Knowledge of the density, weight of the stems and elongation of leaves provides an essential reference for the management of meadow [17]. There are studies where B. brizantha cv, Marandu, B. decumbens and B. ruziziensis have been evaluated; however, it is necessary to investigate the Piata, Signal and Insurgent cultivars, from the basics such as yield, growth dynamics and quality, cultivated alone and in associations [18] [19]. Therefore, the objective of the present investigation was to evaluate the Urochloa Insurgent, Piata and Signal grasses by varying the phenology in the attributes: stem population dynamics, tissue replacement, leaf:stem relation and weight per stem.

2. Materials and Methods

2.1. Location of the Experimental Area

The present investigation was carried out in the experimental unit of the Instituto Tecnológico de Pinotepa, located at kilometer 26 of the Pinotepa Nacional highway, Oaxaca-Acapulco, south of the town of San José Estancia Grande, Oaxaca, in the period from August to December from 2017 and laboratory analyzes in the same experimental unit from January to June 2018.

It is located at 16˚22' north latitude and 98˚13' west longitude, with a height of 60 masl according to the Köeppen climate classification, it presents an Aw (w) ig climate, it corresponds to a sub-humid warm climate [20], with a rainy season in summer. The pluvial precipitation is in a range of 1000 - 1500 mm annually with a rainy period that includes from June to September with 8 months of drought, with an average temperature of 26˚C - 28˚C.

2.2. Plots Management

The sowing was carried out on August 10, 2017, with pure viable seed from three grasses of the Urochloa genus. The sowing method was direct, at a distance between furrow and furrow of 50 cm and between plants of 20 cm. Four 10 × 5 m plots were sowed, being experimental units for each grass. These are in turn in eight areas, in order to evaluate a growth analysis with eight regrowth ages. The soil with a sandy clay texture, pH 4.8 to 5.0, deficient in organic matter. The weed was controlled manually with the help of a hoe, two nitrogen fertilizations were carried out with urea (46-00-00), the first was done on September 28 and the second was on October 17, 2017. On October 12, 2017, a homogenization cut was made at a height of 10 cm in all the experimental plots. Irrigation was carried out every 3 days by the drip method from the date of the cut until completed the investigation.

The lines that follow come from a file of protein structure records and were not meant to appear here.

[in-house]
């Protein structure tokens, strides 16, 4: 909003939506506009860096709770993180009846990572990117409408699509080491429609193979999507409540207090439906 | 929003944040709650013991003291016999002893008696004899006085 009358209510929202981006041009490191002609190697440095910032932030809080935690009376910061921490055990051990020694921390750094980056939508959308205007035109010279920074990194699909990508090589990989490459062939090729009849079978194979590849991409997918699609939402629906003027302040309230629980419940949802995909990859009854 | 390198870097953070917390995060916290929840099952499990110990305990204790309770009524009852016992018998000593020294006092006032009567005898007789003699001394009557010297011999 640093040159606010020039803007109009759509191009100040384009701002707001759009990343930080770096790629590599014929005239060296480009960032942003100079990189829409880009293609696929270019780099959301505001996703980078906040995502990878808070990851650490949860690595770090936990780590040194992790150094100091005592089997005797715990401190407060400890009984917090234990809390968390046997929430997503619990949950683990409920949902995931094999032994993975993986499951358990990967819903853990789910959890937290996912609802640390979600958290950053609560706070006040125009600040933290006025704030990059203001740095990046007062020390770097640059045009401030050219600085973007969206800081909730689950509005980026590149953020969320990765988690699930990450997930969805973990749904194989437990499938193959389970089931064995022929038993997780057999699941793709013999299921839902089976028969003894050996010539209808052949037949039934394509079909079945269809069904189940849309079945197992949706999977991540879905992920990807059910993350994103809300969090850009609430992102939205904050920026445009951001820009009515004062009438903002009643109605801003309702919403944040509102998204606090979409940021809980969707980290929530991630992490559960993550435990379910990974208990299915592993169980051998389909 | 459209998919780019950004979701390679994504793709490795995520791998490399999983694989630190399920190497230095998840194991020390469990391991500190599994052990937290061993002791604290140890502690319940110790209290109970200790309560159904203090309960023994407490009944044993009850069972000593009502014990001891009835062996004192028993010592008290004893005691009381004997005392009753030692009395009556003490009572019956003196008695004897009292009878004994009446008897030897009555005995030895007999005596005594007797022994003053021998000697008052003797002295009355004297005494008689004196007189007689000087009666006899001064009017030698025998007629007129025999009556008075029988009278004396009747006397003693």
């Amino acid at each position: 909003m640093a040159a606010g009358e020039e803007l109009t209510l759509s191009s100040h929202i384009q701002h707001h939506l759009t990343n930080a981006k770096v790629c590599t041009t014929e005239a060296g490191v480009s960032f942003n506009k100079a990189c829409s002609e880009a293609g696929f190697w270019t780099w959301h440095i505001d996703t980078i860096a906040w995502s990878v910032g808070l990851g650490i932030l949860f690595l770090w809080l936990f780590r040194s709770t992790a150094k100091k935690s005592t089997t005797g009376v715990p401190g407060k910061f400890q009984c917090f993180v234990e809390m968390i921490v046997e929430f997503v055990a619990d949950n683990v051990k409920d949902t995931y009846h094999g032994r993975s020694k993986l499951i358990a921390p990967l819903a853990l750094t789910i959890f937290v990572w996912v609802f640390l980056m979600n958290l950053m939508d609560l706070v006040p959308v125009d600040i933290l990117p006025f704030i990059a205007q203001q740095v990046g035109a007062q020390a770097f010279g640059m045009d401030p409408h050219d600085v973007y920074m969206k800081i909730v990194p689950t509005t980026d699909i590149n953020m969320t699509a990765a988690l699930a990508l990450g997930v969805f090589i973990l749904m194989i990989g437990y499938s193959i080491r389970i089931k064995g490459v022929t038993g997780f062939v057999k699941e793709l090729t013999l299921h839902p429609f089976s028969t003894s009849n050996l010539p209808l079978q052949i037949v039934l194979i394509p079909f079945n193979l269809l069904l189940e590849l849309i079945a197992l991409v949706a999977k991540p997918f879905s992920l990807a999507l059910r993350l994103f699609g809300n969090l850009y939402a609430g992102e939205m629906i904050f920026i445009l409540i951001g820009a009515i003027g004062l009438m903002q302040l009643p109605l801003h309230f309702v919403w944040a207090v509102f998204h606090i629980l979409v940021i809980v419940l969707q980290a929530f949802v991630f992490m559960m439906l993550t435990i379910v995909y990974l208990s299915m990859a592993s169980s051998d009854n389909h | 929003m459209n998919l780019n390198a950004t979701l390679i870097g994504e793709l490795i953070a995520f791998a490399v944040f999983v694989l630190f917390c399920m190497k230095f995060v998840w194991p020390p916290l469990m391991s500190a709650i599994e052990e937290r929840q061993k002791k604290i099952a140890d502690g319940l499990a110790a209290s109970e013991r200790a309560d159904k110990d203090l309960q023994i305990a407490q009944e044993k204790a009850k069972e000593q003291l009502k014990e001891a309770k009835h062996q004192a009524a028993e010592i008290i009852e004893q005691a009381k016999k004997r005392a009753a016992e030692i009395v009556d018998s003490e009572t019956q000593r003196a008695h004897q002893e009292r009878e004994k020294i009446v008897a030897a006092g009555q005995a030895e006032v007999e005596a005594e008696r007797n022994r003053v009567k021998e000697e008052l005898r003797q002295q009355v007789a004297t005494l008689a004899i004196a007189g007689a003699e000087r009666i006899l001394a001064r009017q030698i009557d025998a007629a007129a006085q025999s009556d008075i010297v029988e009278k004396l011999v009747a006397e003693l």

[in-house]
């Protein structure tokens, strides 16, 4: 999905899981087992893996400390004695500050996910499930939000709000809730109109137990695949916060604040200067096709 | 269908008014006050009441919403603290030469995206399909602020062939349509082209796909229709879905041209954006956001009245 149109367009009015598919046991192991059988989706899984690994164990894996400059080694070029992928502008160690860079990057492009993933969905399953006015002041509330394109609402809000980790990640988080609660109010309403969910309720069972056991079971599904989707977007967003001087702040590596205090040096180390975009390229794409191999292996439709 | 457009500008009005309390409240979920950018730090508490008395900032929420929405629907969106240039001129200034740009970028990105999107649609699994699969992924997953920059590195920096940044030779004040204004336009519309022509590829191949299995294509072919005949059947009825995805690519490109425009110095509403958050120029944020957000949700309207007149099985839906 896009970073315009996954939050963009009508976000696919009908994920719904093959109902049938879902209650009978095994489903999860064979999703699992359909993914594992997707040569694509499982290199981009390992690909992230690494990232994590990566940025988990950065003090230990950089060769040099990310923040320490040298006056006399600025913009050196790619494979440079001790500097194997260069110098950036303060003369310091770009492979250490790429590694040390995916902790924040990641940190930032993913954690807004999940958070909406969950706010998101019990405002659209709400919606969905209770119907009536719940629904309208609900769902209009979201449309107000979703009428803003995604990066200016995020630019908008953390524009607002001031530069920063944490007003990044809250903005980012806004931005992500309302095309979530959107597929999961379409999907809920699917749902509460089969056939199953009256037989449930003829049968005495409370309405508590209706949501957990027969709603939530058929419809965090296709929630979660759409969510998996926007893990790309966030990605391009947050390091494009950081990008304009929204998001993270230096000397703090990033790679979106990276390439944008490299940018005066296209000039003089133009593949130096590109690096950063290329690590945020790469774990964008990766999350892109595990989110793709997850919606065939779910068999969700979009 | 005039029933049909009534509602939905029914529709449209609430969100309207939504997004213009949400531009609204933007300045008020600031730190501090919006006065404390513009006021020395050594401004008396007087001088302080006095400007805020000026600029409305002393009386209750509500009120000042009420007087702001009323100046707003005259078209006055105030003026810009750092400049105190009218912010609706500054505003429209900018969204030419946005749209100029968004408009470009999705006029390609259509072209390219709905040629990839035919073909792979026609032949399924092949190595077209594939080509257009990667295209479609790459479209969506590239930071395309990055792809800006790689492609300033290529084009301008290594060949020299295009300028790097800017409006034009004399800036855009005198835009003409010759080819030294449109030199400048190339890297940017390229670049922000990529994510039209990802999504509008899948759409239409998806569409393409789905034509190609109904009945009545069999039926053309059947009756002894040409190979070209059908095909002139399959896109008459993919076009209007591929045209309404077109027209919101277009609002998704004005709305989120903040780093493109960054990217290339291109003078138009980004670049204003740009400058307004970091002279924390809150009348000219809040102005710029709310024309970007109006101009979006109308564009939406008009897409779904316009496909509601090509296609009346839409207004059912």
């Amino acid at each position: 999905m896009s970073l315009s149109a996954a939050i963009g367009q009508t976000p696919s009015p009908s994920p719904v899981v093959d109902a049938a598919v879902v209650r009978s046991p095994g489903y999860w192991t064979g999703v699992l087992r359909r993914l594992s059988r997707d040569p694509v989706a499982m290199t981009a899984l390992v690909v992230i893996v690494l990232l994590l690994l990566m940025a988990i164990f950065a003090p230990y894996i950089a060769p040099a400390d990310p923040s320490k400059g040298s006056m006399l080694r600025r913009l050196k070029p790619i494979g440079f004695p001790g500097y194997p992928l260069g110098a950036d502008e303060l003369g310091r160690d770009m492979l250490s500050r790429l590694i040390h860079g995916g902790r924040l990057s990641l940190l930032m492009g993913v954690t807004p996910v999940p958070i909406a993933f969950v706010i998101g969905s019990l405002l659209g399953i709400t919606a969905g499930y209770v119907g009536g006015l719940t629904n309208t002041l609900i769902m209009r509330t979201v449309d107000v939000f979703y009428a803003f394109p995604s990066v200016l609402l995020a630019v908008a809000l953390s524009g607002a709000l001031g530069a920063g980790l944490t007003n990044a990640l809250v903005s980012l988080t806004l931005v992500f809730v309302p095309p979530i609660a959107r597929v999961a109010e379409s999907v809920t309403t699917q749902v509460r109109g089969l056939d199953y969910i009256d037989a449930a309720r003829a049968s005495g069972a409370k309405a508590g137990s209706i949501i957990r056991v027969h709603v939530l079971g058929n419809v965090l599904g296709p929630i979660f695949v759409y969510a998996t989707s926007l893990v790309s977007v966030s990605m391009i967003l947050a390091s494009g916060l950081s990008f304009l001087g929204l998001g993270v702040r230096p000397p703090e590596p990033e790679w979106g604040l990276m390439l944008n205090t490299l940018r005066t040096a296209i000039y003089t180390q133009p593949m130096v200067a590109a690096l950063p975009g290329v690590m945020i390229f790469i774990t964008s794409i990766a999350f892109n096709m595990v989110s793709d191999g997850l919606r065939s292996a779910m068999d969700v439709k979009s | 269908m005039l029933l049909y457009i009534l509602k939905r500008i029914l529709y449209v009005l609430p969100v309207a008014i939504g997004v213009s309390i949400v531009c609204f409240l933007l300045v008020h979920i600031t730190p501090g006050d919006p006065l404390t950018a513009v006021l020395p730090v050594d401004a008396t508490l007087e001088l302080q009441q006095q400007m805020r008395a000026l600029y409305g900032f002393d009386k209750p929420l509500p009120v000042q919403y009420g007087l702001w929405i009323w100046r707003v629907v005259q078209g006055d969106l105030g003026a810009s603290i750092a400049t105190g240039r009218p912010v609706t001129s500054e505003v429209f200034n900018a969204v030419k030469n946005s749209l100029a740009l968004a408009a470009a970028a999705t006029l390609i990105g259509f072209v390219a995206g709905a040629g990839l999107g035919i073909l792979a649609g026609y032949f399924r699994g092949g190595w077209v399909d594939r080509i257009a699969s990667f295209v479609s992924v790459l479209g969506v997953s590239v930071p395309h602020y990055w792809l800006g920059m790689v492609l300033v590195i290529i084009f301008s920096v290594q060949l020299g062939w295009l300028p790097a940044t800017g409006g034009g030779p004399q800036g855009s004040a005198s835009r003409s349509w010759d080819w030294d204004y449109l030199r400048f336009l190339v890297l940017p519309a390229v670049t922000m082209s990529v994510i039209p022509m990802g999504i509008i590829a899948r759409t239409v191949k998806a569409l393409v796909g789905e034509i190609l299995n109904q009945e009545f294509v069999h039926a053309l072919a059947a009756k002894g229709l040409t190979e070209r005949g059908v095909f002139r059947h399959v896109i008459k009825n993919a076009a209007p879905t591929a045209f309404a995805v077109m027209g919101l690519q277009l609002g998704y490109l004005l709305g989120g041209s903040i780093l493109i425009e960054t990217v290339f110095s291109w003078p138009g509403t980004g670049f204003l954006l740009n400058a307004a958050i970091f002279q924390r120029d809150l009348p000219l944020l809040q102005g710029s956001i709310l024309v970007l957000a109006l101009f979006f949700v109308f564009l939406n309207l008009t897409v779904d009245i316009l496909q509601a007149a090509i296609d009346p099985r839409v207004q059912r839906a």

2.3. Stem Population Dynamics

To determine the changes in the density of stems, at the beginning of the experiment, two PVC rings of 10.4 cm diameter were placed in each experimental unit, which delimited a tiller. All the stems present inside the ring were marked with cable rings of the same color, which were considered as the initial population. Subsequently, each week for eight weeks, the new stems were marked with different colored rings; a different color was used for each generation, and the dead stems were counted and the ring was removed.

2.4. Tissue Replacement

Total growth, net growth and foliar senescence were evaluated in a 2 m long transept, five stems of each grass were randomly selected and identified with wire rings of different color. Stems measured: the length of the foliar blade, from the base of the ligule to the apex in green leaves or to the base of the chlorotic tissue in senescent leaves. A linear regression equation was obtained considering the foliar area as the dependent variable and the rib length as the independent variable [21].